Kenzo should have been even easier. He is raised as The Ultimate Office Dog: after all, he grew up in an office. We started our business at the same time we got Kenzo as a puppy. As with most businesses, we started in the garage. And when we were hiring, we couldn't pay a lot more than the wages. We cleared the 1st floor of our house and arranged it as an office space. People were walking in and out. The front door and the door bell were active all day long.

Kenzo was growing up in the middle of all the activity and I guessed myself lucky with some free and necessary socialization. He moved between the ground- and 1st floor as he pleased, and had a lot of fun with his self-appointed role as the doormen. Already that time he was suspicious of new faces, and he needed some hours to decide if my call that it was alright was indeed accurate. You cannot deny those Hovawart guarding genes, especially in a Hovawart male.

It could have ended here would I not have made some mistakes. I took Kenzo with me to basic "Schutzhund" training, just to see if it would be something he would like. He didn't, but he learned enough to pick up some skills he could use. Showing disinterest in training class to "arrest" (barking in front of a person) someone he "knew", didn't mean he didn't learn.

He just applied it in situations he himself deemed necessary. Which sometimes lead to hysterical situations, maybe you can remember his latest drugs bust - revealed in the comments section. Again a typical Hovawart, thinking independently and making his own decisions.

Viva joining the family has changed Kenzo in many ways. Being the man in the house, not neutered, and having "his" girl Viva, made him a lot more ambitious as well. I noticed it all too late, making it more difficult now to get him off the podium he created.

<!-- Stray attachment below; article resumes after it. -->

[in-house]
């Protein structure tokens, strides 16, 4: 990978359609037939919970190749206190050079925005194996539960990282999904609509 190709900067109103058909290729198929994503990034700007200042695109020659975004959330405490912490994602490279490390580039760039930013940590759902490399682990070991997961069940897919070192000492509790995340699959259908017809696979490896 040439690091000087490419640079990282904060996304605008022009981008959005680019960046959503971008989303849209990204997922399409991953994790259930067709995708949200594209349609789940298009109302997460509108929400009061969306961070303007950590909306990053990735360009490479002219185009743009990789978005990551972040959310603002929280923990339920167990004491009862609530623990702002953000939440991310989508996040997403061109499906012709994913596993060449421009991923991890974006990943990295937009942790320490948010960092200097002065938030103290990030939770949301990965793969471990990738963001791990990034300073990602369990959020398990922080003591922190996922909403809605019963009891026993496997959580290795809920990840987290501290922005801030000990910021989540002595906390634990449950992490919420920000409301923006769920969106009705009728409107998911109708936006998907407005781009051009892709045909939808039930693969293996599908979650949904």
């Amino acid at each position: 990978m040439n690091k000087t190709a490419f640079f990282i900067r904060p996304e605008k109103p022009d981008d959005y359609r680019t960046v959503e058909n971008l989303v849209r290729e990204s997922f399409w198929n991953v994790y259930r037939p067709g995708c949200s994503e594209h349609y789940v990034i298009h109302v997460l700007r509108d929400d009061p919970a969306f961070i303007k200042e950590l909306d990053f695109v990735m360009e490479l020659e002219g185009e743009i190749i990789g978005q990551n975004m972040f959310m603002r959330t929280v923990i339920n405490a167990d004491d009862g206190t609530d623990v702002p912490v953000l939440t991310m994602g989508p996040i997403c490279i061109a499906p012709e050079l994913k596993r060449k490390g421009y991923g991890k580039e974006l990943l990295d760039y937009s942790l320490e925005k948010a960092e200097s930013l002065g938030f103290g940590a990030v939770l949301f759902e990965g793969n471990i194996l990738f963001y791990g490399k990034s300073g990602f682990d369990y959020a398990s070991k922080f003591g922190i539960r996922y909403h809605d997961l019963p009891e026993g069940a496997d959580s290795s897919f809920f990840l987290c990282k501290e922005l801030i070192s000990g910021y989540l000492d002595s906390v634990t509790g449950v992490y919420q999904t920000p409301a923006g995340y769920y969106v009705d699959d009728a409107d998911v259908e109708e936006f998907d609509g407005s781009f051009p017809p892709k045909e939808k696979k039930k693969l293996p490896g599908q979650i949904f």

We all got a shock - after we moved to a real office - when a visitor came in and Kenzo decided it was time for his first office arrest. We straightened it out quickly and Kenzo and the visitor quickly became BFF, but I remembered looking in his eyes, this has been a great reinforcer for him. He gloated.

The worst I could do is to not take him to the office anymore. Socializing never stops, especially with a Hovawart. We keep some precautions and Kenzo is on leash all the time. When somebody he doesn't know comes up to me I have to be vigilant and step forward myself. Relieving him of taking a decision on what to do. He is constantly aware, and so should I. This is enough to prevent any "unpleasant" situations from happening.

We all had a laugh last time, when Kenzo decided to take a good nap and stop looking at the door closing and opening all the time. He lost seeing the point I guess, as he knew all those people coming in and out anyway. Yet there was a new person coming in without speaking - he would have picked up a new voice - and sat down in a waiting area.

I thought Kenzo knew - he always knows - and took him with me to go for a walk. Still half a sleep he looked at the person while we passed by but still nothing. I said hello, and as soon as the person responded, we all could see the confusion on Kenzo's face, he missed that one! Even his bark sounded disappointed. To make it worse I rewarded him, now he really was confused.

This post is for all my awesome co-workers. A big thank you for putting up with us!